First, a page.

Indonesia Opens the Door – a Bit – to More Foreign Investment

Indonesian President Joko Widodo has fulfilled a long-awaited promise, delivering a revised list of businesses and sectors formerly closed or limited in terms of foreign investment.

The list largely follows a February policy package that described sectors previously closed to foreign investment that are now to be open with varying restrictions. They include the film industry, now completely opened up including distribution, and cold storage. Health care support services are now open to 67 percent foreign ownership. Others are limited to 49 percent – minority ownership -- including land transport services and installation of high-voltage lines.

The government announced the revision in February, but the actual document wasn’t signed until last week. Although it took effect immediately, a copy was only uploaded onto a government website today, May 24.

The president hailed the coming revision in February as a “big bang” to reverse years of stultifying regulations and nationalist restrictions on the economy, but the sectors involved are relatively small in the big picture. Left untouched are existing restrictions and regulatory blocks in mining, energy and big infrastructure, which is dominated by state-owned companies.

“This doesn’t change the game for investors but it is a step forward," said a Jakarta-based foreign business leader. "We hope the government follows this with more change and openness. This should be the beginning of Indonesia moving from saying no to investors to consistently saying yes. Right now the sectors that are addressed in the list are not major components of the economy but at least the signals are positive.”

For instance, some fields that remain barred to foreigners include ownership of downstream oil and gas production installations, retail trading for cars, motorcycles and commercial vehicles; construction services for telecoms towers also remain off limits as do overseas worker placement agencies. Investment in education by foreign companies and universities is also barred despite growing local demand for improved educational facilities.

The last revision to the “Negative Investment List,” or DNI, as the list of restrictions is known, was in 2014 and was regarded as closing the doors further to foreign investment, with the country in the intensifying grip of economic nationalists during the second term of former President Susilo Bambang Yudhoyono.

Jokowi, as the president is widely known, has been attempting to free up policy since last August, when he reshuffled his cabinet to bring in new blood and sought to back down opponents of widespread foreign investment. The campaign since has been a sort of two-steps-forward, one-step-backward affair. Twelve new packages cutting red tape, removing obstacles to investment and opening up for investment have been launched since the cabinet reshuffle but implementation has been slow and spotty.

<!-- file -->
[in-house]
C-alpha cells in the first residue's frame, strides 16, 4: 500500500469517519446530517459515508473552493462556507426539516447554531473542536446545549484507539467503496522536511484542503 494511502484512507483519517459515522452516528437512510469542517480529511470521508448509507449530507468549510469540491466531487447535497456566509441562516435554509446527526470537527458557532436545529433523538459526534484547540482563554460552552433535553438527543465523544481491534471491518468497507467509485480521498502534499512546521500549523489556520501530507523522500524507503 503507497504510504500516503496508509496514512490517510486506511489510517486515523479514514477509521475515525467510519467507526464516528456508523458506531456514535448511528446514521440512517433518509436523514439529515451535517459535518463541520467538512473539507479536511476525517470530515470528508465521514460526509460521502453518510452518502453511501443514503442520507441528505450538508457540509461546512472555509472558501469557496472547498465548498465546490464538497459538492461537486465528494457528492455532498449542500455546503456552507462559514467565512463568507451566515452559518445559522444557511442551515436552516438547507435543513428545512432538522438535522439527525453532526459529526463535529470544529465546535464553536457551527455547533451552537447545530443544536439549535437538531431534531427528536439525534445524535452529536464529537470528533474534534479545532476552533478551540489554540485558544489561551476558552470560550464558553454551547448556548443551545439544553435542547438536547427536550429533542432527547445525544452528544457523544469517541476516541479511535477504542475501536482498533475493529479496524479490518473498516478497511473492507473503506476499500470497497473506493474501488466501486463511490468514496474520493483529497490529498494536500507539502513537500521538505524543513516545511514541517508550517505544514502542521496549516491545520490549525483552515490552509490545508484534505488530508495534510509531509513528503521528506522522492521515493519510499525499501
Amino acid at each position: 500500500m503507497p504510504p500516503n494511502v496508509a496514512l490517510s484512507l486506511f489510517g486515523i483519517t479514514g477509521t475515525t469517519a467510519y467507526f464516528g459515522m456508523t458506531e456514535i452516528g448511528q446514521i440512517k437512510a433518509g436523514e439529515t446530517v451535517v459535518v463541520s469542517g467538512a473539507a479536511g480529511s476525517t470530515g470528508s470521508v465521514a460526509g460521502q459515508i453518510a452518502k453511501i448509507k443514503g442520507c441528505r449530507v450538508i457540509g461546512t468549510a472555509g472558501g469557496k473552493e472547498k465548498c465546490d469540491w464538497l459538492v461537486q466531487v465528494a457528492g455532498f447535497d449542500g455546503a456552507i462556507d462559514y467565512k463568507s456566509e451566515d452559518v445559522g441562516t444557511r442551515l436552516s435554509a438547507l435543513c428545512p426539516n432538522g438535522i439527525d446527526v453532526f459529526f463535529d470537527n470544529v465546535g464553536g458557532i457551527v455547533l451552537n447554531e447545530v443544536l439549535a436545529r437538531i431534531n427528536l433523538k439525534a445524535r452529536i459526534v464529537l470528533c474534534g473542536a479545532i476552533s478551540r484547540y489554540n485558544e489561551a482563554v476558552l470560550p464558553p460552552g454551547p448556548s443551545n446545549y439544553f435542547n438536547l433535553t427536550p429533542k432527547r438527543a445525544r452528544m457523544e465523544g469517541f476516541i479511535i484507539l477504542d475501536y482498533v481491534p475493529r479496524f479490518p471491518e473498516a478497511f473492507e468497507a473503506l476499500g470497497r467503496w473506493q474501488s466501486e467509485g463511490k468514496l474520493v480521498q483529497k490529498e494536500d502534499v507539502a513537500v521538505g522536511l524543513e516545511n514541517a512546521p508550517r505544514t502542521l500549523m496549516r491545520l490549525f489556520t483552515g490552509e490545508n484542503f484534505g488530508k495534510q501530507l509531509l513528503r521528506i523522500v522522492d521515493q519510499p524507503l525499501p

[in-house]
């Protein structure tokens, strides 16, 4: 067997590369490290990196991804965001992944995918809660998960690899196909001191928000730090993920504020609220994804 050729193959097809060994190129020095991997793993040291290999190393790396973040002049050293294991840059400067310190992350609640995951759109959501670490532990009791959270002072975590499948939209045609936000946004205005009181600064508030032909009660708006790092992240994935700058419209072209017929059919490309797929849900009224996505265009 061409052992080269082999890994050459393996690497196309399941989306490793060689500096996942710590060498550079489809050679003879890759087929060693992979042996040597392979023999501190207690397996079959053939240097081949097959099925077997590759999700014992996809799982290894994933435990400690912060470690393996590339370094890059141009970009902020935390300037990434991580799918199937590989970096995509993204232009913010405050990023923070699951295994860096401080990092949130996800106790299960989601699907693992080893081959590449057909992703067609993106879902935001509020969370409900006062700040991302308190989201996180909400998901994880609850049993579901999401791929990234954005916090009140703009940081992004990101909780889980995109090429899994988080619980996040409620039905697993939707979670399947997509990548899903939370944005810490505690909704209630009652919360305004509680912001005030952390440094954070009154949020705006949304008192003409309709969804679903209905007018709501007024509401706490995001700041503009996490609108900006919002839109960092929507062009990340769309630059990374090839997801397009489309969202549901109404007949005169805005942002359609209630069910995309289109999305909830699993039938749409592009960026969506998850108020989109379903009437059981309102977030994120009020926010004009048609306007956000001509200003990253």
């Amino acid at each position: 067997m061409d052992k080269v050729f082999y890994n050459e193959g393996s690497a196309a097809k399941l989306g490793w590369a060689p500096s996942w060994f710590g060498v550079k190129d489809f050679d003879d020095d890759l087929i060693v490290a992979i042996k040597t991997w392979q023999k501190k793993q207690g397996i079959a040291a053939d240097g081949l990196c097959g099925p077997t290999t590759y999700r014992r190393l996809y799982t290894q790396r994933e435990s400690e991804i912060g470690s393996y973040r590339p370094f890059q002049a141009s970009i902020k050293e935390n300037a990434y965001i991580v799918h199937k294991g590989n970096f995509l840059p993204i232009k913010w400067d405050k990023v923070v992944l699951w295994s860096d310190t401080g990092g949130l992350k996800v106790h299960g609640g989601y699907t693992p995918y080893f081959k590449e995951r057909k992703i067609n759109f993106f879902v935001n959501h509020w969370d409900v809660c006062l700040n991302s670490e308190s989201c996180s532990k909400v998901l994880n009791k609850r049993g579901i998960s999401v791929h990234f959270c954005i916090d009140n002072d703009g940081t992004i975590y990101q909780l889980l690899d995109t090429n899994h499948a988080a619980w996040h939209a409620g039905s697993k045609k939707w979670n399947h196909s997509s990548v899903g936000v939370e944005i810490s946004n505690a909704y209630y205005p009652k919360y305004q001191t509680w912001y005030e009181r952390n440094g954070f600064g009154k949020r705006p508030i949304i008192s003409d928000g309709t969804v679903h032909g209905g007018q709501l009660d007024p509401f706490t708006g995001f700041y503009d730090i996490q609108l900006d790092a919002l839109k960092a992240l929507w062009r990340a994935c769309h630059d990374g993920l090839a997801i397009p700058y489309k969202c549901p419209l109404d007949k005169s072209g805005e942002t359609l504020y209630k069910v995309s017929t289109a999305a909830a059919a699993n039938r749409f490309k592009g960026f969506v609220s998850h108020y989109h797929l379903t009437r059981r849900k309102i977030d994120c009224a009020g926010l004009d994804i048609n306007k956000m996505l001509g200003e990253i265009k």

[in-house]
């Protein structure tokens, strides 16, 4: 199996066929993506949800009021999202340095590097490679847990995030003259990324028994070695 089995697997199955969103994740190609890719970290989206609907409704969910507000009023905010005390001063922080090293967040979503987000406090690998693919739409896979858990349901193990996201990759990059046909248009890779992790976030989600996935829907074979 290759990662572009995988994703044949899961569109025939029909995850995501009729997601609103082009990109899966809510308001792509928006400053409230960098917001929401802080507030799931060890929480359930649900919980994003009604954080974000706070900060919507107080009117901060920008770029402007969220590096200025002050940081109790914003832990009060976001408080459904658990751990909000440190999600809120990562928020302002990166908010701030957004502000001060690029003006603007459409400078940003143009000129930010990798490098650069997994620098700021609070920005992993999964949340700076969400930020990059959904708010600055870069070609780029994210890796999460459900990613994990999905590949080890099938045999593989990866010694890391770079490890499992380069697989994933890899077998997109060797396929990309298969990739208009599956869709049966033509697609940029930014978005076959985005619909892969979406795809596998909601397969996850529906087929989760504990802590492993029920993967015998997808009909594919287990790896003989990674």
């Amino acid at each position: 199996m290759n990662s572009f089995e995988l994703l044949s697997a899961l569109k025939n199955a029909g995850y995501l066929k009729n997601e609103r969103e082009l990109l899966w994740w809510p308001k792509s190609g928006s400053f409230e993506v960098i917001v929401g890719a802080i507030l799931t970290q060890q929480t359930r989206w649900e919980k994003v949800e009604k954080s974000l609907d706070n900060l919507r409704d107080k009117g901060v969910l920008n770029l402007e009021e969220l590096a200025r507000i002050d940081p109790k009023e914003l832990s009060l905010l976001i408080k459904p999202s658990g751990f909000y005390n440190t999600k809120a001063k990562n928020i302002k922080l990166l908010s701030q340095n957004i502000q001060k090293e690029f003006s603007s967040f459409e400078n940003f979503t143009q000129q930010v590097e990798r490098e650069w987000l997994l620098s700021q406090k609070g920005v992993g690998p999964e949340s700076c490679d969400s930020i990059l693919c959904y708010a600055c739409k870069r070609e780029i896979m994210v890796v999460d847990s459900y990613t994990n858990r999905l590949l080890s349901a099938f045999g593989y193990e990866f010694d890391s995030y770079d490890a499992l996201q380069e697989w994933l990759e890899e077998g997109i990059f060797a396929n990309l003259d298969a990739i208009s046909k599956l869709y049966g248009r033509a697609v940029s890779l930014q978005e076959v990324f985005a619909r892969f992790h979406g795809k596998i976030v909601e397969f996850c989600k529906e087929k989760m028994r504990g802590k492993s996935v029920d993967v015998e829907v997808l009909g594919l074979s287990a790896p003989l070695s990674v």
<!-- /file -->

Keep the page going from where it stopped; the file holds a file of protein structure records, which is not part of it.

The DNI revision list includes 68 pages of items and was written in Bahasa Indonesia and wasn’t immediately available in translation. According to the European Chamber of Commerce, sectors that remain closed for investment include alcoholic beverage production and distribution, gaming and casinos, pesticides, ozone-depleting substances and others. In total, 20 business sectors remain closed to new investment.

Another 145 business fields are open for new investment only to small and medium enterprises, or SMEs and must be organized under partnership schemes. These sectors include plantation of fewer than 25 hectares.

A list of sectors open to varying forms of foreign investment made public by Eurocham follows: Foreign Ownership (%) Business Sectors 20 Broadcasting institutions 30 Grape, orange cultivation; horticulture agro-tourism; horticulture development consultants 33 Class A medical equipment 49 Rice, corn, soybean (25 ha. Plus); car repairs; airports; non-scheduled, scheduled commercial air transport 49; 51 remaining for BUMN Raw materials for explosives, main and supporting components industry for defense equipment; 51, ASEAN countries may own 70 Natural tourism areas, ecotourism; water and cave tourism 67 Distributors (non-affiliated with producers); warehousing; hotels (two stars and one star); art gallery; services in airport; freight forwarder; fixed and wireless telecommunication network 67, ASEAN countries may own 70 Construction services (organizers and consultants); museum; travel agent; catering service; motels; golf course; promoter; maritime cargo handling services 70 only for ASEAN countries Sea transportation for passengers to foreign countries; Sea transportation for shipping; hospitals; clinics; 75 Platform business in oil and gas industry, 80 Life insurance; reinsurance; insurance agent; 85 Multifinancing; venture capital; pharmaceutical 95 Tobacco, sugarcane (25 ha. plus), geothermal drilling, 95, or 100 during concession Power plant more than 10MW, Electricity transmission, electricity distribution 100 for domestic investment Downstream oil and gas production installations; retail trading for cars, motorcycles, and commercial vehicles; retail trading for motor vehicle components; surveys (ecological, quantity, quality); construction services for telecoms towers; Overseas worker placement 100 for domestic investment; ASEAN may own 51 Promotional materials for films, advertisement, posters, photos, slides, banners, etc. 100 for domestic investment; ASEAN may own 70 Public opinion survey; market research

Courtesy of Eurocham